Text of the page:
Andrew Cook: The creative energy between the guys in the band. It all started so organically, and came so naturally, that it felt like a part of me. When it was gone, I was very depressed for a long time. I still get bummed when I think about the possibility that I’ll never feel that way while writing music in a room with a group of friends again. But at the same time, it was special, and we were lucky to do it as long as we did, so I’m thankful for that.
Brian Southall: I definitely just miss the time with the guys. It was the most fun I’ve ever had touring in a band. We were idiots and it was a blast. They were some of the most talented guys I ever had the chance to play with, and we had an amazing time every day, and have inside jokes that will make me cry laughing for the rest of my life.
What are the chances of The Receiving End of Sirens reforming?
Andrew Cook: Slim to none, honestly. We all have separate lives and careers now, and it’s rare when we’re all even on the same coast (or in the same country, for that matter). We all love playing music together, and that’s something that’ll never go away. As long as there’s demand for the band, we’d like to keep playing shows now and then, and if timing works out, even record some new music. But there’s just about a zero percent chance that TREOS will be a full-time band again.
What would you consider to have been the highlight of the band’s career?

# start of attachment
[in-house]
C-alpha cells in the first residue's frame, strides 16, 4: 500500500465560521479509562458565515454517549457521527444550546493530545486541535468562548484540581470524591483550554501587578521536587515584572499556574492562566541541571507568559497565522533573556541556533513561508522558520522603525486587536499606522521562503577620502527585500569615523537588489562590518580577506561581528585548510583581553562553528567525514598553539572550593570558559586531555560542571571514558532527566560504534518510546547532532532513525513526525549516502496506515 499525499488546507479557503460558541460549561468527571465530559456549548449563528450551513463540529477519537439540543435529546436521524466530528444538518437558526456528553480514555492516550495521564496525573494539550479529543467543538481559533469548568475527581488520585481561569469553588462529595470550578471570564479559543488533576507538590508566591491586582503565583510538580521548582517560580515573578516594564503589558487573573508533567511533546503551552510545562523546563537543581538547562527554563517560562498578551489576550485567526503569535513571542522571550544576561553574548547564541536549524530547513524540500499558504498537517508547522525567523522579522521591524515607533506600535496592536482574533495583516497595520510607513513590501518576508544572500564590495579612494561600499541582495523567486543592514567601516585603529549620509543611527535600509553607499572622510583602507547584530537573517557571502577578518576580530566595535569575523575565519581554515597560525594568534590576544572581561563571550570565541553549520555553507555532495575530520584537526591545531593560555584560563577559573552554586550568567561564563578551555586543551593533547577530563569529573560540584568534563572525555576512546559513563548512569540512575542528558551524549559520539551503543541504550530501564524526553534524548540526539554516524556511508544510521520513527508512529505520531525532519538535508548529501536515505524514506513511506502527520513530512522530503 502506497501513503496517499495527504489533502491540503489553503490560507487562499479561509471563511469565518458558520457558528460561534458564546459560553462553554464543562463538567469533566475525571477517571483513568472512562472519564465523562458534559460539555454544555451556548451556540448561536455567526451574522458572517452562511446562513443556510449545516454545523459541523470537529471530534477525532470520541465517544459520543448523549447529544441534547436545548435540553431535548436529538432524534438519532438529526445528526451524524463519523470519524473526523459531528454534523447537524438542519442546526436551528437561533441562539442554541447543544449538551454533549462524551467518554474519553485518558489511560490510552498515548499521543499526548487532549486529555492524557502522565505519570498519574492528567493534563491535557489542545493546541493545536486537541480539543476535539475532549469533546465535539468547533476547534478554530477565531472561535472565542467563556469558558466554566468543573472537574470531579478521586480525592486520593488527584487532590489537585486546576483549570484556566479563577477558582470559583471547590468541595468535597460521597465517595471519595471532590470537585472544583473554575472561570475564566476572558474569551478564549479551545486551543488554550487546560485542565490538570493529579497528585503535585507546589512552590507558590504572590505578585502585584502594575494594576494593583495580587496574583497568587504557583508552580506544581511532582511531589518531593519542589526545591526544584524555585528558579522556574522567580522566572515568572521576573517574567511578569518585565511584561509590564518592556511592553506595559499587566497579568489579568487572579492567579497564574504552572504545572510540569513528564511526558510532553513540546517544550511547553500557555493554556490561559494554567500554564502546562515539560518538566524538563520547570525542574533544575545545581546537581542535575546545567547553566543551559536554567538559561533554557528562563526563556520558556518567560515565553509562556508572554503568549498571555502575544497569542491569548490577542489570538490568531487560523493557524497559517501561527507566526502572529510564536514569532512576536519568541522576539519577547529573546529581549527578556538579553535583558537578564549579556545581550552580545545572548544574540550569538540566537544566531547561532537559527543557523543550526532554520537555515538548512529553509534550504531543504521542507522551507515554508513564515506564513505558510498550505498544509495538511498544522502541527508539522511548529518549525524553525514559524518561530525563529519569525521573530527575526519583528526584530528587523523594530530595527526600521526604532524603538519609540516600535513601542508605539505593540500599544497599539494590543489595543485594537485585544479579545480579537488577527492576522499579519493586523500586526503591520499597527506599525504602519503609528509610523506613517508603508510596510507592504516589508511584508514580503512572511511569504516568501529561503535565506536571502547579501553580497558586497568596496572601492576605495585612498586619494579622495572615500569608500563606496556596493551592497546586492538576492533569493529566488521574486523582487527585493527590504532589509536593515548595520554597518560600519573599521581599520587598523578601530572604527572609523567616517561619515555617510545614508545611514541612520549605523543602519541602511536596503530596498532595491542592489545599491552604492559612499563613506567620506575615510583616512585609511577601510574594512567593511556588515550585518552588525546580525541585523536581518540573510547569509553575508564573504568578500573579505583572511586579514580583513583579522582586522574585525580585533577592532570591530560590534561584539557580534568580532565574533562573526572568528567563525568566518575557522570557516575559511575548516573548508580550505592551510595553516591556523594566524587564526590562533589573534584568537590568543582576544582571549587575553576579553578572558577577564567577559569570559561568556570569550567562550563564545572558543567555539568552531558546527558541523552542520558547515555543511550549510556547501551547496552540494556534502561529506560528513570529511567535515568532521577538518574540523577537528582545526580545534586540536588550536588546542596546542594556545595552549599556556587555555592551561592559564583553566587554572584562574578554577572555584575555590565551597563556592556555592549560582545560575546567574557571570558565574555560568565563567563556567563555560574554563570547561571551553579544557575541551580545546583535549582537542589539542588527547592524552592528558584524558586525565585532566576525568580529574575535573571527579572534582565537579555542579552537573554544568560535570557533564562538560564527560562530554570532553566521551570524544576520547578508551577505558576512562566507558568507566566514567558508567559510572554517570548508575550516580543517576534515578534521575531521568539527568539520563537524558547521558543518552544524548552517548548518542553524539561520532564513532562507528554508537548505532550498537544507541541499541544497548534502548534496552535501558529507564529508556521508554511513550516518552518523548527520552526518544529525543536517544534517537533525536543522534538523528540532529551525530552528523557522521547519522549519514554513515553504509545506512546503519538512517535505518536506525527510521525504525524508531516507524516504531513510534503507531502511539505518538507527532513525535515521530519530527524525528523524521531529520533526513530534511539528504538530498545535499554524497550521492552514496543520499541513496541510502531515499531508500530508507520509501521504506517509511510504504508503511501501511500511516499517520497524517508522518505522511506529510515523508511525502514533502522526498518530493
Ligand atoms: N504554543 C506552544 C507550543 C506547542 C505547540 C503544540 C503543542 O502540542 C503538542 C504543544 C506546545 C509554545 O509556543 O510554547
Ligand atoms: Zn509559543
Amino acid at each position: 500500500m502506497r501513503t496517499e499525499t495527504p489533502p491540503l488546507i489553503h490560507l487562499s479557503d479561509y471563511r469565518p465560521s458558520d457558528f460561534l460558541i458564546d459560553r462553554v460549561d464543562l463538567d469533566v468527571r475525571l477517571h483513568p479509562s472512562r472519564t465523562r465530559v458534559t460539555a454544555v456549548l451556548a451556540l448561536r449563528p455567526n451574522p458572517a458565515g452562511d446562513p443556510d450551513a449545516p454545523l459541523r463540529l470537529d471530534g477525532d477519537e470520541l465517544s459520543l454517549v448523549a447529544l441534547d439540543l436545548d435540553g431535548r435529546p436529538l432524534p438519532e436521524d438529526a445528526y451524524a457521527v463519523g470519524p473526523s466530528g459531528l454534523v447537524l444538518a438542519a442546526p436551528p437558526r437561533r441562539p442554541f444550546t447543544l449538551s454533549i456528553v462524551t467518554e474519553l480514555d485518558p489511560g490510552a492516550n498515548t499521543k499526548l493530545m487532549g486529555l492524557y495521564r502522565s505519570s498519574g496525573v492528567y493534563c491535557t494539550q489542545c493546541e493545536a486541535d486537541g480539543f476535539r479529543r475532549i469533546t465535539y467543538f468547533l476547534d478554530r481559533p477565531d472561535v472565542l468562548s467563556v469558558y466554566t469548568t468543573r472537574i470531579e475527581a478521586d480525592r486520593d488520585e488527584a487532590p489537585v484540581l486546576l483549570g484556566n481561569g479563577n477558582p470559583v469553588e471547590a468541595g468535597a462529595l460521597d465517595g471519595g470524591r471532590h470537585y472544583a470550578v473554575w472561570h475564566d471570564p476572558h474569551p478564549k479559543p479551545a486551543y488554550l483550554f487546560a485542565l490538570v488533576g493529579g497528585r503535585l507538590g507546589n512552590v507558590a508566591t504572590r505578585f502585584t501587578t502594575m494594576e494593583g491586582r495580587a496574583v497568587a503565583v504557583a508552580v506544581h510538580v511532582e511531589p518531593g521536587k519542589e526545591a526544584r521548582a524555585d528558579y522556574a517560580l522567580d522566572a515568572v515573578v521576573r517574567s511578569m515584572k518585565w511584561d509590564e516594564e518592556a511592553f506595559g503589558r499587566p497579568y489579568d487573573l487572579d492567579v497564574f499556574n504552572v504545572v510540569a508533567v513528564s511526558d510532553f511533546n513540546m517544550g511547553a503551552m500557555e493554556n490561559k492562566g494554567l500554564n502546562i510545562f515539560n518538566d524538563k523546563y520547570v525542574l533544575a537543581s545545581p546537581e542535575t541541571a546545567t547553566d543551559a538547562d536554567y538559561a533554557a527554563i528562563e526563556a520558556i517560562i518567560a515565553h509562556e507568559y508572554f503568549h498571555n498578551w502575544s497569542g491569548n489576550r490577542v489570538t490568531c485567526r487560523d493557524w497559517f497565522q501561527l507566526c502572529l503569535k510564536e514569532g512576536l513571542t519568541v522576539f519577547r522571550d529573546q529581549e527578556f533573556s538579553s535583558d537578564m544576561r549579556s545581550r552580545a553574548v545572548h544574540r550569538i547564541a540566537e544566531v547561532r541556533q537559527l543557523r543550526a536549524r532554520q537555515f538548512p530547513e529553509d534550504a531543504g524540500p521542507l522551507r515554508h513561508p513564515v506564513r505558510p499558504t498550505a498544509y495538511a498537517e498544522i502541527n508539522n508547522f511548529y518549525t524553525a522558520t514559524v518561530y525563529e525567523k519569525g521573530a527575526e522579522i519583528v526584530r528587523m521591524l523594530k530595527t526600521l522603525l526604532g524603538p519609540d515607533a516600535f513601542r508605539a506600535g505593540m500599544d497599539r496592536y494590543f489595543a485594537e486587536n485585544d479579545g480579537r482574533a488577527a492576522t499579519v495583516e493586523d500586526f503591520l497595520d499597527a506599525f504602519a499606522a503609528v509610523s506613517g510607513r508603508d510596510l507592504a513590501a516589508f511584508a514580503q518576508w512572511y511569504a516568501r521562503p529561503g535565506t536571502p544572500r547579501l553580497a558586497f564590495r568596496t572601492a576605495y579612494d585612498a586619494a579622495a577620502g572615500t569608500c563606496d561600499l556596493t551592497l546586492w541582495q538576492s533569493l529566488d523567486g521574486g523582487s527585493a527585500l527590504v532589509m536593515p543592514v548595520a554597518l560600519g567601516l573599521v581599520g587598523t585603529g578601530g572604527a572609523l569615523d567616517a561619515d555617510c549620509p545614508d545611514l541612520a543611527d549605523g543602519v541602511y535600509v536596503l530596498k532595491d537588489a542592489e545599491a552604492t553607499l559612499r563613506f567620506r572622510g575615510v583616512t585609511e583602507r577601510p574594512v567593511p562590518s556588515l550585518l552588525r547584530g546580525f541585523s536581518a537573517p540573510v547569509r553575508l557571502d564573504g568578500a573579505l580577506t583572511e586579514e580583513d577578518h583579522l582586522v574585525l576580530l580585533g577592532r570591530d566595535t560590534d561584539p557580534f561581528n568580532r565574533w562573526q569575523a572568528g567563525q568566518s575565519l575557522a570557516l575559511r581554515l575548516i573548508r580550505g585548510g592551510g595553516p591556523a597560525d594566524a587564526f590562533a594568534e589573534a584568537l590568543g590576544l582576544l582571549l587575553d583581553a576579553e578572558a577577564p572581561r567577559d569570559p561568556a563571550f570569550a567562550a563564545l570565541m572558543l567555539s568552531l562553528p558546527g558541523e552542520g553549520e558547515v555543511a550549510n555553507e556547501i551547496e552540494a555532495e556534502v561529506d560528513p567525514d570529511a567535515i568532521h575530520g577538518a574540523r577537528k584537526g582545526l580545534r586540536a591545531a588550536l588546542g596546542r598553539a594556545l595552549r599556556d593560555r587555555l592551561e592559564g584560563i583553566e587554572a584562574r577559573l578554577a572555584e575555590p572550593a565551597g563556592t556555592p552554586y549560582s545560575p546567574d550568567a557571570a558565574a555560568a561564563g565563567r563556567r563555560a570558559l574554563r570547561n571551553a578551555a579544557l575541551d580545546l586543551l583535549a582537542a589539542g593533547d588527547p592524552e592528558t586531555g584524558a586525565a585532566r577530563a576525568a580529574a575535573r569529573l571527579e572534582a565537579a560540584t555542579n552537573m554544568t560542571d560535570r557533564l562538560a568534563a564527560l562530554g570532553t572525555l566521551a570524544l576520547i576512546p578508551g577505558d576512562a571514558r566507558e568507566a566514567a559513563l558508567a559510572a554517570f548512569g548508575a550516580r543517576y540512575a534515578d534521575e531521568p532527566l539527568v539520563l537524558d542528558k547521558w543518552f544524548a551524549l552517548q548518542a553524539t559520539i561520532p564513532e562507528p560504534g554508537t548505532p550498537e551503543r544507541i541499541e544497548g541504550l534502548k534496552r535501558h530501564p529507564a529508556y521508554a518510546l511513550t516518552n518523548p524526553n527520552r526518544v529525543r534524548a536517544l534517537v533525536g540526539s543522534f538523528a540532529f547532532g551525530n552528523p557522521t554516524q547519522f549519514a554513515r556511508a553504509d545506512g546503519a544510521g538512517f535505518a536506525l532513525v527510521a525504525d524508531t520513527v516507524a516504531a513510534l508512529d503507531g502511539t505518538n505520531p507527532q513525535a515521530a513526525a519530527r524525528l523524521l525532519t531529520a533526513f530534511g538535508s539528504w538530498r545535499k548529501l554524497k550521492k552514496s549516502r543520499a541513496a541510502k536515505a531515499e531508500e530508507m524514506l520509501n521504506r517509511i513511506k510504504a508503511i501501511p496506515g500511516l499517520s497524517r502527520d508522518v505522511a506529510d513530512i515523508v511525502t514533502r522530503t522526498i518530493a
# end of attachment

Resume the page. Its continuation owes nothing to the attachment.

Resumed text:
Brian Southall: Oddly enough, it was probably our reunion show for Skate Fest. I think it was the most professional show we ever did, and it was amazing to experience. The crowd was great, we didn’t totally blow it, and I smashed Alex’s head open with my headstock. It was a near perfect night.
Andrew Cook: The mere fact that we were able to graduate from playing local hall shows to touring with bands we idolized; bands that we actually started our band to sound like, in a way. We went from paying to see Thrice and Thursday shows, where we’d talk in between bands like, “Damn, we have to do THAT when we start playing shows,” or, “We should have a song like THAT,” to actually touring with those bands. When I look back it, it’s kinda like one big highlight, because I learned so much while doing it, and met so many amazing friends that I still have to this day. And the fact that people connected with the music, and that it meant something to anyone besides the 6 of us? That is probably the biggest blessing of all.
“And now the only thing left to discuss is the details of this armistice. We’ve come to this agreement…”
It’s times like these, once a band parts ways, that you realize how much you may have taken their presence (and the hardships of existing in a band for so long) for granted. It rarely crosses my mind that much like a life, a band’s union can end abruptly for any given reason.
Written and conducted by: Brian Leak